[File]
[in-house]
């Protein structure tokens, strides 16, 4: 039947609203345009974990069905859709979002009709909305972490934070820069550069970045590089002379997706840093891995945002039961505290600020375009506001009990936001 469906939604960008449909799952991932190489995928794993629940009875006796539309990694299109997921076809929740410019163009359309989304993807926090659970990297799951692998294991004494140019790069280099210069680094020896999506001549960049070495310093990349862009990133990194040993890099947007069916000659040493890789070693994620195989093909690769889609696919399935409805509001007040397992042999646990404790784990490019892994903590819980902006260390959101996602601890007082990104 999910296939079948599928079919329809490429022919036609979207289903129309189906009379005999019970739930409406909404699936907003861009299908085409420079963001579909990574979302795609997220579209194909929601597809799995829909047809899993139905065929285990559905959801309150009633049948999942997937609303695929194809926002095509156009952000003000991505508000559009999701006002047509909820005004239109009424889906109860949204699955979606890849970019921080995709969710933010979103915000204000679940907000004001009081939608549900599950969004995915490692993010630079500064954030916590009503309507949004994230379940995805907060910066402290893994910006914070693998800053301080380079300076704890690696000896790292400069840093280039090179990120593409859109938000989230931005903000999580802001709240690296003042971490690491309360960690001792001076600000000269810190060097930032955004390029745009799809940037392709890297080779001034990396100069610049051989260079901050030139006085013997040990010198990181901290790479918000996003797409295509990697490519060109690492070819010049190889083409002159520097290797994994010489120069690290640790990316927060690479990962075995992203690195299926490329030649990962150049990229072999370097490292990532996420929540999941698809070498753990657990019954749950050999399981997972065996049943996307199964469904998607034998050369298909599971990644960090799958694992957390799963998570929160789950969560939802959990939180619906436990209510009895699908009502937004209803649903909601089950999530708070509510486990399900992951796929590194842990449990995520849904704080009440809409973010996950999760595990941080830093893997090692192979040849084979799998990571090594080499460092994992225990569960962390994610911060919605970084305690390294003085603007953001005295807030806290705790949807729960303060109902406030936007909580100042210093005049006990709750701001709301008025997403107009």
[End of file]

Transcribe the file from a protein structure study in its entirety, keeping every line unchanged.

[in-house]
């Protein structure tokens, strides 16, 4: 039947609203345009974990069905859709979002009709909305972490934070820069550069970045590089002379997706840093891995945002039961505290600020375009506001009990936001 469906939604960008449909799952991932190489995928794993629940009875006796539309990694299109997921076809929740410019163009359309989304993807926090659970990297799951692998294991004494140019790069280099210069680094020896999506001549960049070495310093990349862009990133990194040993890099947007069916000659040493890789070693994620195989093909690769889609696919399935409805509001007040397992042999646990404790784990490019892994903590819980902006260390959101996602601890007082990104 999910296939079948599928079919329809490429022919036609979207289903129309189906009379005999019970739930409406909404699936907003861009299908085409420079963001579909990574979302795609997220579209194909929601597809799995829909047809899993139905065929285990559905959801309150009633049948999942997937609303695929194809926002095509156009952000003000991505508000559009999701006002047509909820005004239109009424889906109860949204699955979606890849970019921080995709969710933010979103915000204000679940907000004001009081939608549900599950969004995915490692993010630079500064954030916590009503309507949004994230379940995805907060910066402290893994910006914070693998800053301080380079300076704890690696000896790292400069840093280039090179990120593409859109938000989230931005903000999580802001709240690296003042971490690491309360960690001792001076600000000269810190060097930032955004390029745009799809940037392709890297080779001034990396100069610049051989260079901050030139006085013997040990010198990181901290790479918000996003797409295509990697490519060109690492070819010049190889083409002159520097290797994994010489120069690290640790990316927060690479990962075995992203690195299926490329030649990962150049990229072999370097490292990532996420929540999941698809070498753990657990019954749950050999399981997972065996049943996307199964469904998607034998050369298909599971990644960090799958694992957390799963998570929160789950969560939802959990939180619906436990209510009895699908009502937004209803649903909601089950999530708070509510486990399900992951796929590194842990449990995520849904704080009440809409973010996950999760595990941080830093893997090692192979040849084979799998990571090594080499460092994992225990569960962390994610911060919605970084305690390294003085603007953001005295807030806290705790949807729960303060109902406030936007909580100042210093005049006990709750701001709301008025997403107009």